Today I’d like to announce Homebrew 2.0.0. The most significant changes since 1.9.0 are official support for Linux and Windows 10 (with Windows Subsystem for Linux),
brew cleanup running automatically, no more options in Homebrew/homebrew-core, and removal of support for OS X Mountain Lion (10.8) and older.
Major changes and deprecations since 1.9.0:
- Homebrew officially supports Linux and Windows 10 with Windows Subsystem for Linux (WSL). Homebrew on Linux was previously called “Linuxbrew”. You can install it in your home directory, so it does not require
sudo, and use it to install software that your host distribution’s package manager does not provide. Homebrew on Linux uses its own repository for formulae: Homebrew/linuxbrew-core
brew cleanupis run periodically (every 30 days) and triggers for individual formula cleanup on reinstall, install or upgrade. You can opt-out of this behaviour by setting the
HOMEBREW_NO_INSTALL_CLEANUPvariable. This addresses a long-standing complaint where users were surprised by how much disk space Homebrew used if they did not run
- Homebrew does not run on OS X Mountain Lion (10.8) and below. For 10.4 - 10.6 support, see Tigerbrew. This has allowed us to remove large amounts of legacy code.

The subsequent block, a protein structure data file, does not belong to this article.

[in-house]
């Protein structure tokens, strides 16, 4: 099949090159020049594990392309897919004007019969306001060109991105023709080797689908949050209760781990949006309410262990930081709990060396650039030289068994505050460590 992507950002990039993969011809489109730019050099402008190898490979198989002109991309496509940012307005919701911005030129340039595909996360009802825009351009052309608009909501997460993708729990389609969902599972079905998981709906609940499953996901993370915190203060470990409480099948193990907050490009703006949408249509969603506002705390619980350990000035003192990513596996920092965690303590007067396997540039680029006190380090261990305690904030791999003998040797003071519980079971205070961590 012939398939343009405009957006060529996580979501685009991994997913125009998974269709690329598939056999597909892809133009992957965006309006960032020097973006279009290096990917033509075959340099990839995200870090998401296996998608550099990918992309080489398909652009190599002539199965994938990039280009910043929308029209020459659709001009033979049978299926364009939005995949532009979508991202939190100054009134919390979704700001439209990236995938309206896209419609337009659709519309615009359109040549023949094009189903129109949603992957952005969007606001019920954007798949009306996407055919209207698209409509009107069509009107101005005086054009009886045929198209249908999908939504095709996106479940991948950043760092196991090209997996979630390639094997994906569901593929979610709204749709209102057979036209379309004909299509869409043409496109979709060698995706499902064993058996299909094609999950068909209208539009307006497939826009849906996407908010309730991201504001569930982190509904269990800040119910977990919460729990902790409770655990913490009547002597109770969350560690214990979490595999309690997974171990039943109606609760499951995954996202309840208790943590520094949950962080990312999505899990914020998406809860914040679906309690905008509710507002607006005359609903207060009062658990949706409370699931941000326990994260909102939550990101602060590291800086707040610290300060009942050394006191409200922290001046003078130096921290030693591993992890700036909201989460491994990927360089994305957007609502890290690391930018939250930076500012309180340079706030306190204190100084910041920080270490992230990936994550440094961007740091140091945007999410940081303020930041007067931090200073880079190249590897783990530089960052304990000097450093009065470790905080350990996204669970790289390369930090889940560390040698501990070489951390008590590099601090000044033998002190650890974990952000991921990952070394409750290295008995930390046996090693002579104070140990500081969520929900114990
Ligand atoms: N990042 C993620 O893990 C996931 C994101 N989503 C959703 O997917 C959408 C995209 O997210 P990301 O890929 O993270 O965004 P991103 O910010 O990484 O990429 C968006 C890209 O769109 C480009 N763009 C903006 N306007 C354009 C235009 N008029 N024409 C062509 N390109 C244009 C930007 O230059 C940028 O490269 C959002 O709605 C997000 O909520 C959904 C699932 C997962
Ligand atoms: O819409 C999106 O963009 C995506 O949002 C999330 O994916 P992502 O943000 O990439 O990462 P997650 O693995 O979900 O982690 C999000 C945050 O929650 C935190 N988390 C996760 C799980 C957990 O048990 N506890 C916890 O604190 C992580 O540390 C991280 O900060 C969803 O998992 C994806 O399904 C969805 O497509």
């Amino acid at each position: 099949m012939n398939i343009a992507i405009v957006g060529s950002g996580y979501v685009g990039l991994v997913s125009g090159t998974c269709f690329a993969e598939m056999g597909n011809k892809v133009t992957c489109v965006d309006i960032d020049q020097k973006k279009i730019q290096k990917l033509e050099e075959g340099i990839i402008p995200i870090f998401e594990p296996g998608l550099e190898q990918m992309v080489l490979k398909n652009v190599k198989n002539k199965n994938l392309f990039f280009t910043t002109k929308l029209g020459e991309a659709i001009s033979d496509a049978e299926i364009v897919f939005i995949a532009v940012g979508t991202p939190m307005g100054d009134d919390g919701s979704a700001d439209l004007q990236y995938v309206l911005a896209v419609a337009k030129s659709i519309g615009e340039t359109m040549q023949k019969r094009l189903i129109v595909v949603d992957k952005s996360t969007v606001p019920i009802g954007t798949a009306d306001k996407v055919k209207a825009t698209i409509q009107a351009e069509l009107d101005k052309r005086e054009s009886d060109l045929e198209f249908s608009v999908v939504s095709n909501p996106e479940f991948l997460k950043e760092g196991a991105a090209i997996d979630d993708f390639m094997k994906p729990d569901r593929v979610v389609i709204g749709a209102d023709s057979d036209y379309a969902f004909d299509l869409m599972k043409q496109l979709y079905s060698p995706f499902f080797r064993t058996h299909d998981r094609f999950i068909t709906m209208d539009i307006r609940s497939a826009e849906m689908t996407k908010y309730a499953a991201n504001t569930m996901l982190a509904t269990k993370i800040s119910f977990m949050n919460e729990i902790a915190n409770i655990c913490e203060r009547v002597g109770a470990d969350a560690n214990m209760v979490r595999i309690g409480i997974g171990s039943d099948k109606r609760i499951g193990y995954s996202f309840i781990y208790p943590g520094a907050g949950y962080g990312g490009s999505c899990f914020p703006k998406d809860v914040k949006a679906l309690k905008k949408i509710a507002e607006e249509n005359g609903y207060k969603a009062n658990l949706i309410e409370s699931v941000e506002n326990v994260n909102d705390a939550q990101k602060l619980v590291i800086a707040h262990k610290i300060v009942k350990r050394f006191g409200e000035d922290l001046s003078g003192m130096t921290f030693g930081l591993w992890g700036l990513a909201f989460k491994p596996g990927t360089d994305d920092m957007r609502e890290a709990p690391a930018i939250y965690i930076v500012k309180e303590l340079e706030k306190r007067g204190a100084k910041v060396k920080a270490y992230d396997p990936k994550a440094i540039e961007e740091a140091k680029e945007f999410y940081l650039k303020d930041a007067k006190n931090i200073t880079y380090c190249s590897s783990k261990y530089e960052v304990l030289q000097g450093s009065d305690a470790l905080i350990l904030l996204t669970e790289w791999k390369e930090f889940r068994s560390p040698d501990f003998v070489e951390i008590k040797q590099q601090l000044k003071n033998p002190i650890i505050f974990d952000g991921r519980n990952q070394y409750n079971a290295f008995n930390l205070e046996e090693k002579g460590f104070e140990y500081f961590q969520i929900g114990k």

- Homebrew does not migrate old, pre-1.0.0 installations from the Homebrew/legacy-homebrew (formerly Homebrew/homebrew repository. This has allowed us to delete legacy code that dealt with migrations from old versions.
- Homebrew does not have any formulae with options in Homebrew/homebrew-core. Options will still be supported and encouraged by third-party taps. This change allows us to better focus on delivering binary packages rather than options. Formulae with options had to be built from source, could not be tested on our CI system and provided a disproportionate support burden on our volunteer maintainers.
Other changes since 1.9.0 I’d like to highlight are the following:
- Homebrew uses a proper option parser to generate the
--help. Also, Homebrew no longer silently ignores invalid options to formulae or commands.. This change will provide better feedback to users and allow making our argument handling more simple and robust.
- Homebrew’s portable Ruby is now built on OS X Mavericks (10.9) for improved performance.
brew installdoes not try to
linkformulae that already have a cask with the same name installed. This change avoids link errors in these cases.
- Analytics data is now available for Cask installs on formulae.brew.sh.
Also, if you’ve not tuned in since 1.0.0, here are the major changes since then:
- RuboCop-supporting editors (e.g. VS Code, Atom) can get inline
brew auditinformation when editing formulae in taps. This improves the contribution experience.
brew tap-newcommand is available for creating a new tap with a
READMEand preconfigured Azure Pipelines configuration (which seems to provide the most reliable and performant macOS CI for OSS at the time of writing). This eases the creation of taps (third-party repositories).
brew update-resetresets all repositories and taps to their upstream versions. This is useful when debugging
brew linkstate is preserved after
brew upgrade(including for keg-only formulae) but unfortunately not the
brew unlinkstate due to a lack of state. This should allow many keg-only formulae to be used as if they are normal formulae.